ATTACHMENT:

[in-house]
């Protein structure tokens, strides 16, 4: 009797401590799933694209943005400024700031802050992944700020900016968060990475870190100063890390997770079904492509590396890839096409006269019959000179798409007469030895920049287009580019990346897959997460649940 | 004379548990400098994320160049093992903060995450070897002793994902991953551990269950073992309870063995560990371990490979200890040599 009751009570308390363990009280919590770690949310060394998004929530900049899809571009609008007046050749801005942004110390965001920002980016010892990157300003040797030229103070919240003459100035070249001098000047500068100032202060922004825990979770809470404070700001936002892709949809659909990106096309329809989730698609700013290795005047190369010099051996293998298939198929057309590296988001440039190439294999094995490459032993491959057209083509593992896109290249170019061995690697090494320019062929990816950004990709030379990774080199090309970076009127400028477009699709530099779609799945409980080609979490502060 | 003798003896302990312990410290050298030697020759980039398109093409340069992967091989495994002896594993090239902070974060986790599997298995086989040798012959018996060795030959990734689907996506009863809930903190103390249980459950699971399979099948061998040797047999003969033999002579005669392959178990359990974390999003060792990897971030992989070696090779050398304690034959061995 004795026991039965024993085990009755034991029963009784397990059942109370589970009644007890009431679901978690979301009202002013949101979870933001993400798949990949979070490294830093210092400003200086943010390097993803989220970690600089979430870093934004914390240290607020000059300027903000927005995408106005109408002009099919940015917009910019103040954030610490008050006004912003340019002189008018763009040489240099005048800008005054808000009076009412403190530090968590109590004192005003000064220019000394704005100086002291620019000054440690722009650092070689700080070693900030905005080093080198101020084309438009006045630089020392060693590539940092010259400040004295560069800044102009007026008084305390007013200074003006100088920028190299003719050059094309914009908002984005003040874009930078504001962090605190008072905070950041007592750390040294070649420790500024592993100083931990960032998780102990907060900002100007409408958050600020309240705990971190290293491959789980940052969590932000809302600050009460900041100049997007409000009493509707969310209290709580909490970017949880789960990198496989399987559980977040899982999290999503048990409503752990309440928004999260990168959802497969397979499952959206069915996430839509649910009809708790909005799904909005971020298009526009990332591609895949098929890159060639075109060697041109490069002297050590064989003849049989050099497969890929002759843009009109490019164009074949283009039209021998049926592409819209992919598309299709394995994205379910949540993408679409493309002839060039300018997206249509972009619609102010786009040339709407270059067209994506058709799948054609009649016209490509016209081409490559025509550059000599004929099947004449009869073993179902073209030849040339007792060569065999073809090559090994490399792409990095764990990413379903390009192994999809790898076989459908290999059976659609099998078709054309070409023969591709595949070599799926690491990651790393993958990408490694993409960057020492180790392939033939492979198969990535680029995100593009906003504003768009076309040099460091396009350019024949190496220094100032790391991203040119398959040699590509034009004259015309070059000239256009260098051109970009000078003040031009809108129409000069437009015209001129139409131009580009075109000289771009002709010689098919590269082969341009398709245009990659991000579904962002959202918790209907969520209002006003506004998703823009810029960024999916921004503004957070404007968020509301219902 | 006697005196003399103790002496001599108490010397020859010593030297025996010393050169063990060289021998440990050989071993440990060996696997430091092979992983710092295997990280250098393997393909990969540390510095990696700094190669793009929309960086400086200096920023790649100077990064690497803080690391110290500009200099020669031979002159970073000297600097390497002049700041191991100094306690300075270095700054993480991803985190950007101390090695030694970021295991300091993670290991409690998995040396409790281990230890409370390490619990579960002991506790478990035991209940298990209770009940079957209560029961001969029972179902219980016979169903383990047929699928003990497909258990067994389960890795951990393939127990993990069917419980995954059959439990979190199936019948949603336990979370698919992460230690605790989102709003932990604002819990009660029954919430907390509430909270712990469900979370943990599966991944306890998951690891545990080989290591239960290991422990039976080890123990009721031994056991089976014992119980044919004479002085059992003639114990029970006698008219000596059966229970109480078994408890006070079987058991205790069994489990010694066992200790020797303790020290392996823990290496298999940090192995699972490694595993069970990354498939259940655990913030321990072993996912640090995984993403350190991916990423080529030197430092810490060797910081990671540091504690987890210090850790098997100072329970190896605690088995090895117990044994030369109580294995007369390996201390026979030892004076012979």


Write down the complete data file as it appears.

[in-house]
């Protein structure tokens, strides 16, 4: 009797401590799933694209943005400024700031802050992944700020900016968060990475870190100063890390997770079904492509590396890839096409006269019959000179798409007469030895920049287009580019990346897959997460649940 | 004379548990400098994320160049093992903060995450070897002793994902991953551990269950073992309870063995560990371990490979200890040599 009751009570308390363990009280919590770690949310060394998004929530900049899809571009609008007046050749801005942004110390965001920002980016010892990157300003040797030229103070919240003459100035070249001098000047500068100032202060922004825990979770809470404070700001936002892709949809659909990106096309329809989730698609700013290795005047190369010099051996293998298939198929057309590296988001440039190439294999094995490459032993491959057209083509593992896109290249170019061995690697090494320019062929990816950004990709030379990774080199090309970076009127400028477009699709530099779609799945409980080609979490502060 | 003798003896302990312990410290050298030697020759980039398109093409340069992967091989495994002896594993090239902070974060986790599997298995086989040798012959018996060795030959990734689907996506009863809930903190103390249980459950699971399979099948061998040797047999003969033999002579005669392959178990359990974390999003060792990897971030992989070696090779050398304690034959061995 004795026991039965024993085990009755034991029963009784397990059942109370589970009644007890009431679901978690979301009202002013949101979870933001993400798949990949979070490294830093210092400003200086943010390097993803989220970690600089979430870093934004914390240290607020000059300027903000927005995408106005109408002009099919940015917009910019103040954030610490008050006004912003340019002189008018763009040489240099005048800008005054808000009076009412403190530090968590109590004192005003000064220019000394704005100086002291620019000054440690722009650092070689700080070693900030905005080093080198101020084309438009006045630089020392060693590539940092010259400040004295560069800044102009007026008084305390007013200074003006100088920028190299003719050059094309914009908002984005003040874009930078504001962090605190008072905070950041007592750390040294070649420790500024592993100083931990960032998780102990907060900002100007409408958050600020309240705990971190290293491959789980940052969590932000809302600050009460900041100049997007409000009493509707969310209290709580909490970017949880789960990198496989399987559980977040899982999290999503048990409503752990309440928004999260990168959802497969397979499952959206069915996430839509649910009809708790909005799904909005971020298009526009990332591609895949098929890159060639075109060697041109490069002297050590064989003849049989050099497969890929002759843009009109490019164009074949283009039209021998049926592409819209992919598309299709394995994205379910949540993408679409493309002839060039300018997206249509972009619609102010786009040339709407270059067209994506058709799948054609009649016209490509016209081409490559025509550059000599004929099947004449009869073993179902073209030849040339007792060569065999073809090559090994490399792409990095764990990413379903390009192994999809790898076989459908290999059976659609099998078709054309070409023969591709595949070599799926690491990651790393993958990408490694993409960057020492180790392939033939492979198969990535680029995100593009906003504003768009076309040099460091396009350019024949190496220094100032790391991203040119398959040699590509034009004259015309070059000239256009260098051109970009000078003040031009809108129409000069437009015209001129139409131009580009075109000289771009002709010689098919590269082969341009398709245009990659991000579904962002959202918790209907969520209002006003506004998703823009810029960024999916921004503004957070404007968020509301219902 | 006697005196003399103790002496001599108490010397020859010593030297025996010393050169063990060289021998440990050989071993440990060996696997430091092979992983710092295997990280250098393997393909990969540390510095990696700094190669793009929309960086400086200096920023790649100077990064690497803080690391110290500009200099020669031979002159970073000297600097390497002049700041191991100094306690300075270095700054993480991803985190950007101390090695030694970021295991300091993670290991409690998995040396409790281990230890409370390490619990579960002991506790478990035991209940298990209770009940079957209560029961001969029972179902219980016979169903383990047929699928003990497909258990067994389960890795951990393939127990993990069917419980995954059959439990979190199936019948949603336990979370698919992460230690605790989102709003932990604002819990009660029954919430907390509430909270712990469900979370943990599966991944306890998951690891545990080989290591239960290991422990039976080890123990009721031994056991089976014992119980044919004479002085059992003639114990029970006698008219000596059966229970109480078994408890006070079987058991205790069994489990010694066992200790020797303790020290392996823990290496298999940090192995699972490694595993069970990354498939259940655990913030321990072993996912640090995984993403350190991916990423080529030197430092810490060797910081990671540091504690987890210090850790098997100072329970190896605690088995090895117990044994030369109580294995007369390996201390026979030892004076012979």